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The first rule for international SEO when working with languages and translation is never use machine translation. Machine translation is very hit and miss, leads to a bad user experience and mediocre referencing.

Content translations must always be done by a human being who speaks the source and destination languages fluently. If you are dealing with regional differences it is recommended to use a translator who comes from the country concerned or who lives in the region.

Increasing the translation budget slightly will ensure a better user experience and improved organic traffic.

URL / Domain Name

When creating a multi-lingual site the first decision to make for international SEO, after which countries to target, is the URL structure. 

This is a very important decision, because once you have chosen a structure, every time you add a new country you will need to use the same model. Changing the URL structure later is difficult and will see a short-term decrease in your organic traffic.

In my order of preference, your choices are as follows:

Sub-directories. This is my preferred configuration because it uses the same domain and sub-domain everywhere. This means you can utilise some of the organic traffic that you have already built with the other country zones, or the initial site. This configuration works well for adding different country translations later.

Note: If you use sub-directories for the country and the language always start with the country, then the language. Example: www.voxnative.com/us/es (for the US in Spanish) ou www.voxnative.com/ca/fr (for Canada in French).

CcTLD (country coded top level domain). This is the strongest signal that you are concentrating your content on a specific country. They automatically geo-target. But this also has a drawback. If you have started with a ccTLD and you develop another language later you cant then use a sub-directory in the ccTLD later. For example: www.domain.ca/us will not work to target the US, the target will still be Canada.

Sub-domains. This is my last choice because you stay on the same domain. But if your technical team prefers it, you can use sub-domains for geo-targeting. You should register each sub-domain in Search Console and Bing Webmaster Tools and define the geo target for each one.

Exemple: gb.voxnative.com

Country Targeting / Geolocation

Geolocation usually works by automatically looking up an IP address on a WHOIS service and retrieving the registrant’s physical address, to serve the user the correct language version of your site.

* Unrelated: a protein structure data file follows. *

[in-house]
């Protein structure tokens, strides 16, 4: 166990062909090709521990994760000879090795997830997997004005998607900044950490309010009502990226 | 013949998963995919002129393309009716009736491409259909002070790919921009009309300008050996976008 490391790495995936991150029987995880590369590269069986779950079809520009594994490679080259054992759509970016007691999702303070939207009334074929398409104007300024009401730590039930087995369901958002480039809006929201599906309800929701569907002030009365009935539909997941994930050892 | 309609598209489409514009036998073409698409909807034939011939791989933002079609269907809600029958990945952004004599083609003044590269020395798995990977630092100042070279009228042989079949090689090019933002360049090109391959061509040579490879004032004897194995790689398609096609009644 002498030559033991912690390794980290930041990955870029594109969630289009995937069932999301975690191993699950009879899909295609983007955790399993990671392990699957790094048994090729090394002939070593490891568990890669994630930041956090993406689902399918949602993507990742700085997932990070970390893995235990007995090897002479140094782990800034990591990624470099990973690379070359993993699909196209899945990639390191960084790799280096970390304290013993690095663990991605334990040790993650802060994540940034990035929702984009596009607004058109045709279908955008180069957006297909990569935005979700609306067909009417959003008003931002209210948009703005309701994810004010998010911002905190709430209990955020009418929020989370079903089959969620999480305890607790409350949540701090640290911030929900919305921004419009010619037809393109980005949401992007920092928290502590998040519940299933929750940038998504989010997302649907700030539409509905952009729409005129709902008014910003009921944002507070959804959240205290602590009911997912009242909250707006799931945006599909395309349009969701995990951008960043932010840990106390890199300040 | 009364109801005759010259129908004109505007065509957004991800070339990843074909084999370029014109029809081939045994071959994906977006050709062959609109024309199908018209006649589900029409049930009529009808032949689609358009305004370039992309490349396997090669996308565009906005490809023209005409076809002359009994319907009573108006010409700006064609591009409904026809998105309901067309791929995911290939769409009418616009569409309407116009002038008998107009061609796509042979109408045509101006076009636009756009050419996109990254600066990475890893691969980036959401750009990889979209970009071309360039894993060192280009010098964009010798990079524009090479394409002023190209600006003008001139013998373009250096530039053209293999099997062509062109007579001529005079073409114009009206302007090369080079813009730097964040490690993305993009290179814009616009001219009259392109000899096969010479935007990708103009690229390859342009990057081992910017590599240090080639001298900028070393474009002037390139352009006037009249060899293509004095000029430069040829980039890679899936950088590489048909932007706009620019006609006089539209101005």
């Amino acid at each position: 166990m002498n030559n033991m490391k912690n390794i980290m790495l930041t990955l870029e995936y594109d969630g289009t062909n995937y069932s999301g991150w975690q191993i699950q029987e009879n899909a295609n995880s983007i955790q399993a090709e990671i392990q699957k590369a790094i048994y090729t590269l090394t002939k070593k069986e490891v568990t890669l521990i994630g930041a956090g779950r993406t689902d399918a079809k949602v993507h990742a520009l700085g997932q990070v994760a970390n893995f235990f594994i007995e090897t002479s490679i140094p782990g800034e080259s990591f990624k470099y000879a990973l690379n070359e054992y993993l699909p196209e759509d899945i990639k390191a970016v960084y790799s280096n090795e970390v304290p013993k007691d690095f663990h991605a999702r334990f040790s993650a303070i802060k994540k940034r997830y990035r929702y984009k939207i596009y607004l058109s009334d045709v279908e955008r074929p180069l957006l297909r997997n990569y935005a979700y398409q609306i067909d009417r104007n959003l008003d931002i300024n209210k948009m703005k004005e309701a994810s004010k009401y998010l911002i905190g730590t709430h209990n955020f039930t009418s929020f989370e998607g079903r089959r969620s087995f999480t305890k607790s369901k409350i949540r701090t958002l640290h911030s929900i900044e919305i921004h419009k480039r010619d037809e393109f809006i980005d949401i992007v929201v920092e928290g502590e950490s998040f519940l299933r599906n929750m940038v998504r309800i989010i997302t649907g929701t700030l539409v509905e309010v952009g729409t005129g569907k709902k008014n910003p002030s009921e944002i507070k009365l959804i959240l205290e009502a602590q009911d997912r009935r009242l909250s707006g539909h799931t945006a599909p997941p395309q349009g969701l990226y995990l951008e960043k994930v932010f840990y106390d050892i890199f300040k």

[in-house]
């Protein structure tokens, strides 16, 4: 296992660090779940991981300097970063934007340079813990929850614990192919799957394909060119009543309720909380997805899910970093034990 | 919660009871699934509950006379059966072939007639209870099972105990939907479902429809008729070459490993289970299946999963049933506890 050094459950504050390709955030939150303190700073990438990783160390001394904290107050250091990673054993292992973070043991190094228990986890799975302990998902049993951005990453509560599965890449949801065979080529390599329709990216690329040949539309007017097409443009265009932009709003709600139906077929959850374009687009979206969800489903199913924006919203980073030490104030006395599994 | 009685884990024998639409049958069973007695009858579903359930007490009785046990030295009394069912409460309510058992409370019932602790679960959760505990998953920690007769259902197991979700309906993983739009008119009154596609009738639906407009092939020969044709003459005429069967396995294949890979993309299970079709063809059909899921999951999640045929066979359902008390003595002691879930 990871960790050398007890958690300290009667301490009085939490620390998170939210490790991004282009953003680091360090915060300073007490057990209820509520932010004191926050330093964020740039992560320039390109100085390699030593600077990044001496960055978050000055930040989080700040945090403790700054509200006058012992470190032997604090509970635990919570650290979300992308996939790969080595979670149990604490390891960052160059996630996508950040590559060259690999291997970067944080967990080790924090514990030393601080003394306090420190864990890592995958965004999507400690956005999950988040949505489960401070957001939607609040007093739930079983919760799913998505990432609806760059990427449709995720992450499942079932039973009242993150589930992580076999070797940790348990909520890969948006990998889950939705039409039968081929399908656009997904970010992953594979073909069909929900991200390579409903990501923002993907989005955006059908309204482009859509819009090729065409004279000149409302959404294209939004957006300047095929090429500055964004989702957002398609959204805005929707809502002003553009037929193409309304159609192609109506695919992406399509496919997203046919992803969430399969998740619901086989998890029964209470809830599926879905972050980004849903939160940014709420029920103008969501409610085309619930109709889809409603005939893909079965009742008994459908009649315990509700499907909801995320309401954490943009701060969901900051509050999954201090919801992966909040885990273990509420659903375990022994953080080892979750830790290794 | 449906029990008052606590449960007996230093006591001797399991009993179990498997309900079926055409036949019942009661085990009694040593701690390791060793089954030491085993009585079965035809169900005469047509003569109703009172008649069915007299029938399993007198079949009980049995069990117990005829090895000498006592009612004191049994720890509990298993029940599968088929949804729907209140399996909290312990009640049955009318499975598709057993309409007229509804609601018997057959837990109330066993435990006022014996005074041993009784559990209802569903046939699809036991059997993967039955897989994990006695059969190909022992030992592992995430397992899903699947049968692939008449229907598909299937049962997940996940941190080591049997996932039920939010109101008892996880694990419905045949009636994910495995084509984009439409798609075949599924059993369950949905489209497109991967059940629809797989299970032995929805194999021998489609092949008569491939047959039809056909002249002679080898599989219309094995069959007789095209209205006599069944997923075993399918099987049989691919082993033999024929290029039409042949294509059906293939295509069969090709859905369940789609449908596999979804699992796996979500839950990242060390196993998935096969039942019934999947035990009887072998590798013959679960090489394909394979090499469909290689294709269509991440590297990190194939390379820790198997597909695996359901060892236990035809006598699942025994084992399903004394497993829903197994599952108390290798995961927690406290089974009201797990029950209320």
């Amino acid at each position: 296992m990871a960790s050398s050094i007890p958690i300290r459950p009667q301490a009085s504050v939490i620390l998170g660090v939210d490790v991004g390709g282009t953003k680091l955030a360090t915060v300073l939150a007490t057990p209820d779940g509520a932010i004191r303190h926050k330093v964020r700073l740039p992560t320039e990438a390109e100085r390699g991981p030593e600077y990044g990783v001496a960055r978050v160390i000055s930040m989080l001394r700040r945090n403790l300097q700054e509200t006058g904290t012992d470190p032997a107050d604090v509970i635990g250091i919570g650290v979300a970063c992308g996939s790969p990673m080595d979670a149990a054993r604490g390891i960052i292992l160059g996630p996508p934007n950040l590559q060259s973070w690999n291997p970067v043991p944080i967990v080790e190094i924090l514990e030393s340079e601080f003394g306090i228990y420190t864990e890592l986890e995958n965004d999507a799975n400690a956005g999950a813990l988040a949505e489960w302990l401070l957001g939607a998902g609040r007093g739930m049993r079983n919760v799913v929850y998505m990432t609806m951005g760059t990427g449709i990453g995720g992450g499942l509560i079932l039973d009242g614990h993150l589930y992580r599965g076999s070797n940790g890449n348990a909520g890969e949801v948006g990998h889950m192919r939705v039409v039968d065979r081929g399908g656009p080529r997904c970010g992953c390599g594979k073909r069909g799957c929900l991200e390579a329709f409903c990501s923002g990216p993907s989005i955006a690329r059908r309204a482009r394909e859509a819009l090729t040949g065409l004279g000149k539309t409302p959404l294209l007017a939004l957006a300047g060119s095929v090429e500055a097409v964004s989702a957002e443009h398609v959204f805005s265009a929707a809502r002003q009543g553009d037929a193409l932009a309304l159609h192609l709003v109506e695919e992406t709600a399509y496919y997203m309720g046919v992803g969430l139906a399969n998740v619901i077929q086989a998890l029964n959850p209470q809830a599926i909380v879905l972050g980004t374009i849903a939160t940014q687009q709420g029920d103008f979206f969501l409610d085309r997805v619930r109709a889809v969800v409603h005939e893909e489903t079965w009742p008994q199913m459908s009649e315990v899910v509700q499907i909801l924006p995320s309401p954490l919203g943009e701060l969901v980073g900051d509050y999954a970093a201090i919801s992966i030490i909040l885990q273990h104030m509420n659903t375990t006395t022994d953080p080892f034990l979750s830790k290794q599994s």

If your content changes according to the user’s location, country targeting is for you. If you offer different products or if your delivery costs, prices, images or descriptions are different then you should go down that road.

Dont use geolocation if your content or your offer doesn’t change or if you dont have the necessary resources to change the content. If you direct targeted content in any URL structure (ccTLD, sub-domains ou folders) and the content is identical you take the risk that users receive the wrong content.

Content changes

Content is the added value of your site. It represents about 80% of SEO, and this is the same for international SEO. This is why it has to be rich, unique and perfectly adapted to the destination countries. I can’t stress too much the importance of creating local content, which is to say articles that are relevant to the country concerned. It is the best way to be referenced by foreign search engines.

The best way of finding out what content to provide for the target country is to carry out market research. There are several ways that you can change your content to target a new country. The main ones are as follows:

Product differences

If you offer different products and services in different countries by eliminating those that are not in demand, forbidden or not required or adding specific new products for that country that changes your site’s content.

Product Names

The meaning of product names can change in different countries. The way in which a specific region names a product or a service can also change, which means you need to change the term used to describe your product or service de produit ou de service.

Key words

With international SEO it is important to adapt your key words to the local language and trends. This means you need to search for the terms that are used the most in the relevant local market.

Pricing structure

One of the things that changes the most often in country specific content is the price. There is the currency difference, but additionally different countries have different markets for products which will change your pricing structure.